Pension & Benefits News HHS seeks to remove health plan identifier requirements
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Tuesday, January 8, 2019

HHS seeks to remove health plan identifier requirements

By Pension and Benefits Editorial Staff

After receiving overwhelming feedback from stakeholders and industry, the Department of Health and Human Services (HHS) has proposed a rule to rollback the policy of requiring the use of a health plan identifier (HPID) in HIPAA transactions. The previous rule was published in 2012 and industry began voicing concerns that it would be a costly, complicated, and burdensome disruption to implement the HPID. HHS now believes, based on recommendations and overwhelming and persistent industry input, the HPID and other entities identifier (OEID) do not, and cannot, serve the purpose for which they were adopted.

Old rule. The Patient Protection and Affordable Care Act (ACA) and HIPAA require HHS to adopt a standard unique health plan identifier to improve the effectiveness and efficiency of the health care system by establishing standards and requirements for the electronic transmission of certain health information. On September 5, 2012, HHS published a final rule that adopted the HPID as the standard unique identifier for health plans, defined the terms "controlling health plan" (CHP) and "subhealth plan" (SHP), required all covered entities to use an HPID whenever a covered entity identifies a health plan in a covered transaction, established requirements for CHPs and SHPs, and adopted a data element to serve as an OEID.

HHS believed that the policies specifying requirements for health plans to obtain identifiers, and use them in HIPAA transactions when appropriate, resolved or took steps towards resolving the issues of transaction routing, difficulty determining patient eligibility, and challenges identifying the health plan during claims processing. HHS believed the adoption of the HPID and the OEID would increase standardization within HIPAA transactions and provide a platform for other regulatory and industry initiatives, and that their adoption would allow for a higher level of automation for health care provider officers, particularly for provider processing of billing and insurance related tasks, eligibility responses from health plans, and remittance advice that describes health care claim payments.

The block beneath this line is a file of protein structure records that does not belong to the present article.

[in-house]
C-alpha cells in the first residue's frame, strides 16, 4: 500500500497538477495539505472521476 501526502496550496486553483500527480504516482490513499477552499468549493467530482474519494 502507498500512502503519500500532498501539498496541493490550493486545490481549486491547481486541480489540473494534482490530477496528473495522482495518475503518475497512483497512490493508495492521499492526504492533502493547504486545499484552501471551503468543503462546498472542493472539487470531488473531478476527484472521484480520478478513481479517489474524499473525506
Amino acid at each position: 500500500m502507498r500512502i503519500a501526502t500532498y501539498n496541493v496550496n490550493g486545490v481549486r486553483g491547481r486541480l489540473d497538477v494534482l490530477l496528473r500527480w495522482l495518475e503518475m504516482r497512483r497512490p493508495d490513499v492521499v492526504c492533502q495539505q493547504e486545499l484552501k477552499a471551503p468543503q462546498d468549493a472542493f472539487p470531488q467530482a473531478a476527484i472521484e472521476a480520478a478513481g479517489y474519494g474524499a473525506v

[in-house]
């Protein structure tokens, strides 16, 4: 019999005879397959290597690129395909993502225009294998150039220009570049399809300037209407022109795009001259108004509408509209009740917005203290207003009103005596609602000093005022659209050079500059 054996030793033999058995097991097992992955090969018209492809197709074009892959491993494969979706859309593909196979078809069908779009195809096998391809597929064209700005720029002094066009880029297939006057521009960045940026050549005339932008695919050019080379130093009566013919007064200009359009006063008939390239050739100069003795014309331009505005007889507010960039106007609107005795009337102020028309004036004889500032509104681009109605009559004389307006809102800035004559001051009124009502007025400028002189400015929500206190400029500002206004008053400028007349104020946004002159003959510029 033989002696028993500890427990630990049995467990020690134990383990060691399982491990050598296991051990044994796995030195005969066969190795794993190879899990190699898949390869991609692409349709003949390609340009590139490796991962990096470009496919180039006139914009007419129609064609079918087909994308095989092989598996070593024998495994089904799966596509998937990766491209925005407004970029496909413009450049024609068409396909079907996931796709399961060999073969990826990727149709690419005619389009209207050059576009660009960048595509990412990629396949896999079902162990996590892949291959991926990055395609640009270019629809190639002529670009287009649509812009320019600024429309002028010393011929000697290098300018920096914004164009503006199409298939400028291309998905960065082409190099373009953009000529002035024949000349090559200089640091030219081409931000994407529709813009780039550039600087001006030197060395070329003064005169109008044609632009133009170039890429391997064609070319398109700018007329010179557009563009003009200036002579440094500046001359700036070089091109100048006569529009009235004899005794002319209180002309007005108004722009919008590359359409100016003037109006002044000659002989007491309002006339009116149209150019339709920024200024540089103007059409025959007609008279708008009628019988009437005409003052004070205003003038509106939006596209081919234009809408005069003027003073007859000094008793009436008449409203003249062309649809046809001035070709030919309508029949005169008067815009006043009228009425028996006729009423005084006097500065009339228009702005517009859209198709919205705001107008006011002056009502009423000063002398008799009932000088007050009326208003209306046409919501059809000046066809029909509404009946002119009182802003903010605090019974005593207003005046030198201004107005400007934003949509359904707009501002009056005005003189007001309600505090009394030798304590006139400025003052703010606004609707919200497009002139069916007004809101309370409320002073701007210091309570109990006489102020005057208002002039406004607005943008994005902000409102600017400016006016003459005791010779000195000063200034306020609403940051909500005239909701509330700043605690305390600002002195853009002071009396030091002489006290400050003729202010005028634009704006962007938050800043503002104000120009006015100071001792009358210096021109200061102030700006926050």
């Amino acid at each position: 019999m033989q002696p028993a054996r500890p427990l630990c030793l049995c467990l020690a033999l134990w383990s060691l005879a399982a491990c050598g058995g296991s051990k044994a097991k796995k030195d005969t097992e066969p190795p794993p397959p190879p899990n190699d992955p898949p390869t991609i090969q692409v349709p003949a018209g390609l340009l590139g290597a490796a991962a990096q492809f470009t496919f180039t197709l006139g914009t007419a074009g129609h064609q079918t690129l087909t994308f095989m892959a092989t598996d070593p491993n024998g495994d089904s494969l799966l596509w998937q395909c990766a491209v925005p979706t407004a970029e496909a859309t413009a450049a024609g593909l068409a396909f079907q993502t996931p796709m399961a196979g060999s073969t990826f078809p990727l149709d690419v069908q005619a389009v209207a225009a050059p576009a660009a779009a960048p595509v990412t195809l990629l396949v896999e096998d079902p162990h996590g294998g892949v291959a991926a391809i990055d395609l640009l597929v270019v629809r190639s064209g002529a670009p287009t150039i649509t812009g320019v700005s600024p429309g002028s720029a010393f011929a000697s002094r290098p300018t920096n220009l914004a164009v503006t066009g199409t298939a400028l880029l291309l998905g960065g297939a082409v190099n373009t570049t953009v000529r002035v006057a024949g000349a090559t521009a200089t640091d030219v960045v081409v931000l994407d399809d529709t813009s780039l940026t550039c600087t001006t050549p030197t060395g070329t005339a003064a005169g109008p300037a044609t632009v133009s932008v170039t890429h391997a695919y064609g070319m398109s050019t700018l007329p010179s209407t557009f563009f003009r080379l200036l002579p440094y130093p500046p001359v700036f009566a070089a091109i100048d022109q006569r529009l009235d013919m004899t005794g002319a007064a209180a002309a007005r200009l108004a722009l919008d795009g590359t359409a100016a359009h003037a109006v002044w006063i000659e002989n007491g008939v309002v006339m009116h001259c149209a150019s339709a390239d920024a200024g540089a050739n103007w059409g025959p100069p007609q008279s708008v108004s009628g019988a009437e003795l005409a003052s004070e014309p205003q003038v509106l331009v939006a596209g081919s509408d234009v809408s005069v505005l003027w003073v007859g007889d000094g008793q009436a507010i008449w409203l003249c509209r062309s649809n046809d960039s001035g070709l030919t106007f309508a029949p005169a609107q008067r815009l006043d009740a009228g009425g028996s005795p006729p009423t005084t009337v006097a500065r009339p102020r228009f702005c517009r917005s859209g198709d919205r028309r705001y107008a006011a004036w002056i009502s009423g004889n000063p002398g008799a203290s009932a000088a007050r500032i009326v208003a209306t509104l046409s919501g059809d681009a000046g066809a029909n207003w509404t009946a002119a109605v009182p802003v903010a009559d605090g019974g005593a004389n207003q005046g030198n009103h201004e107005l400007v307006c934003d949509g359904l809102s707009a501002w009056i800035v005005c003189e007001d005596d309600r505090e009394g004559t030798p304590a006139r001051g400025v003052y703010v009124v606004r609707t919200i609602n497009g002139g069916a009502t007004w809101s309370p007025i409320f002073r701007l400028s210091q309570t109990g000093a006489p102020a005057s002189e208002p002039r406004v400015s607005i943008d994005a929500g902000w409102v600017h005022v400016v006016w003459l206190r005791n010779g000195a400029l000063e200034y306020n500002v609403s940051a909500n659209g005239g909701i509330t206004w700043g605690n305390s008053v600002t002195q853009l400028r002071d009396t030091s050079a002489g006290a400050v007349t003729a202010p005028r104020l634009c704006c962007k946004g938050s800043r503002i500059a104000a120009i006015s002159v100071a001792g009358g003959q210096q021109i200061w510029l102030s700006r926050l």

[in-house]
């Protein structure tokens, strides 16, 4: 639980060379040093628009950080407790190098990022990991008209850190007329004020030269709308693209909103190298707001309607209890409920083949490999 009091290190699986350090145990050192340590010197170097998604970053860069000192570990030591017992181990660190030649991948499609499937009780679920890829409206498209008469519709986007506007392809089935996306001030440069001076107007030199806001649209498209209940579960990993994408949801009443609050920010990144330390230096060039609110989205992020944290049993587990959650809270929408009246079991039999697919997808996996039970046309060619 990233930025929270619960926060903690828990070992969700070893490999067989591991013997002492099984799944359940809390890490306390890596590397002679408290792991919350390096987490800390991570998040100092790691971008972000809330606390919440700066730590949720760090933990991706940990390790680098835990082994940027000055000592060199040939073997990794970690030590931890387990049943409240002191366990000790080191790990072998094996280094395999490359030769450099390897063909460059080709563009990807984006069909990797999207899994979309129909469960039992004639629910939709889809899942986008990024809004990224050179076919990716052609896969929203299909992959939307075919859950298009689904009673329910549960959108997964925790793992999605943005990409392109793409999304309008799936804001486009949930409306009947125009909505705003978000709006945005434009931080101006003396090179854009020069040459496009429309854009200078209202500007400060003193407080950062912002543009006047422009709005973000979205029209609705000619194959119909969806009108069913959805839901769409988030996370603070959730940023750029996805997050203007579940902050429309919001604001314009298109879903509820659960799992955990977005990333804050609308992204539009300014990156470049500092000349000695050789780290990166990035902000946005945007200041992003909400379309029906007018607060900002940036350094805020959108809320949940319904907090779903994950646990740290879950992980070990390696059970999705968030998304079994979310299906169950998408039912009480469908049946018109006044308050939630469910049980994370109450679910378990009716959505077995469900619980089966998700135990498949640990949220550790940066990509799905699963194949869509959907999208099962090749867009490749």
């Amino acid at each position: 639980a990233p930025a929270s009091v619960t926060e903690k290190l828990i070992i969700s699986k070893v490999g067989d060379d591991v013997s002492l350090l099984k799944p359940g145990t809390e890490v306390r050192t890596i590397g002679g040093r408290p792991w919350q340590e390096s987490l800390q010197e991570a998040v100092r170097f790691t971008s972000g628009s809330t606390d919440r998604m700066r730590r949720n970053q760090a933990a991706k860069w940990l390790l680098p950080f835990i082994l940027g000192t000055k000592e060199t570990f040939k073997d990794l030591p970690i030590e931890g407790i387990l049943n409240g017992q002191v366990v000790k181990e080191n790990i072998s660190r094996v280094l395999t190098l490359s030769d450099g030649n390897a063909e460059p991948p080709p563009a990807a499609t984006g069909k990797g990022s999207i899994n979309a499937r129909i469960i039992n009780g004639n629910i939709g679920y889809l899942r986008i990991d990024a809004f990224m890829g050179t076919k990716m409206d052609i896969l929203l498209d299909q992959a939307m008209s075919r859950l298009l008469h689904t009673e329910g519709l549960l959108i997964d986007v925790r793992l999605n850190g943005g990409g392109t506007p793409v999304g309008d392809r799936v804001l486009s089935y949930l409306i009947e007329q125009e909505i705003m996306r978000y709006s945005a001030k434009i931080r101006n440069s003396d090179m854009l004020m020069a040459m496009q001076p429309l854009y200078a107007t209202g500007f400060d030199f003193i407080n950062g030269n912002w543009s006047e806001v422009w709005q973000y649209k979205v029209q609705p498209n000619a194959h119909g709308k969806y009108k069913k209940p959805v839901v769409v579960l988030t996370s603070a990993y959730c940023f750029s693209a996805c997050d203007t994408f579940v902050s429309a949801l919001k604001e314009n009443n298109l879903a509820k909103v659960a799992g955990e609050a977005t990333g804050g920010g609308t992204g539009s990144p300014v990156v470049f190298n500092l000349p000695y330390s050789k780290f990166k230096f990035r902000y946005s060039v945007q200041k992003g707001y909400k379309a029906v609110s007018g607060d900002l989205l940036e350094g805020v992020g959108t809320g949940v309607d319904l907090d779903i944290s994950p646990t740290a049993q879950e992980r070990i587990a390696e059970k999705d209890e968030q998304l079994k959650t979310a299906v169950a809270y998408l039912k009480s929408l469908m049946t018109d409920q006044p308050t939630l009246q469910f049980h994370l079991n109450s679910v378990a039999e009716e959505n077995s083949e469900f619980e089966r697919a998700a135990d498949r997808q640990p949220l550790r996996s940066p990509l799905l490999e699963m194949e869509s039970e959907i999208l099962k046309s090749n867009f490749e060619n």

Concerns. As the enumeration process began, professional associations for both health plans and health care providers submitted feedback that stated there was no need for the HPID in HIPAA transactions, and that the policy requirements were problematic, costly, and burdensome. HHS then delayed enforcement of the regulations pertaining to HPID enumeration and use of the HPID in the HIPAA transactions in order to review recommendations and consider appropriate next steps. A request for information was published which received 53 timely comments, with the overwhelming majority of submissions recommending that the HPID not be required in the HIPAA transactions either alone or in combination with Payer IDs.

Multiple hearings were also held and between all of the information collected it was made clear that the industry already had satisfactorily functioning mechanisms to route claims and other HIPAA transactions using the existing Payer IDs. There were also concerns that it would likely be a costly, complicated, and burdensome disruption for the industry to have to implement the HPID because it would require mapping existing Payer IDs to the new HPIDs, which would likely result in the misrouting of claims and other transactions. Further, the HPID framework did not provide added value for other anticipated purposes such as including certain information in the transaction, including the name of the health plan, the level of benefits or coverage description, or co-payment and co-insurance responsibility for certain services and required coverage types.

Proposed rule. The new rule proposes to remove Subpart E—Standard Unique Health Identifier for Health Plans at 45 CFR 162, as well as the definitions of "controlling health plan" (CHP) and "subhealth plan" (SHP) at 45 CFR 162.103.

SOURCE: 83 FR 65118, December 19, 2018.

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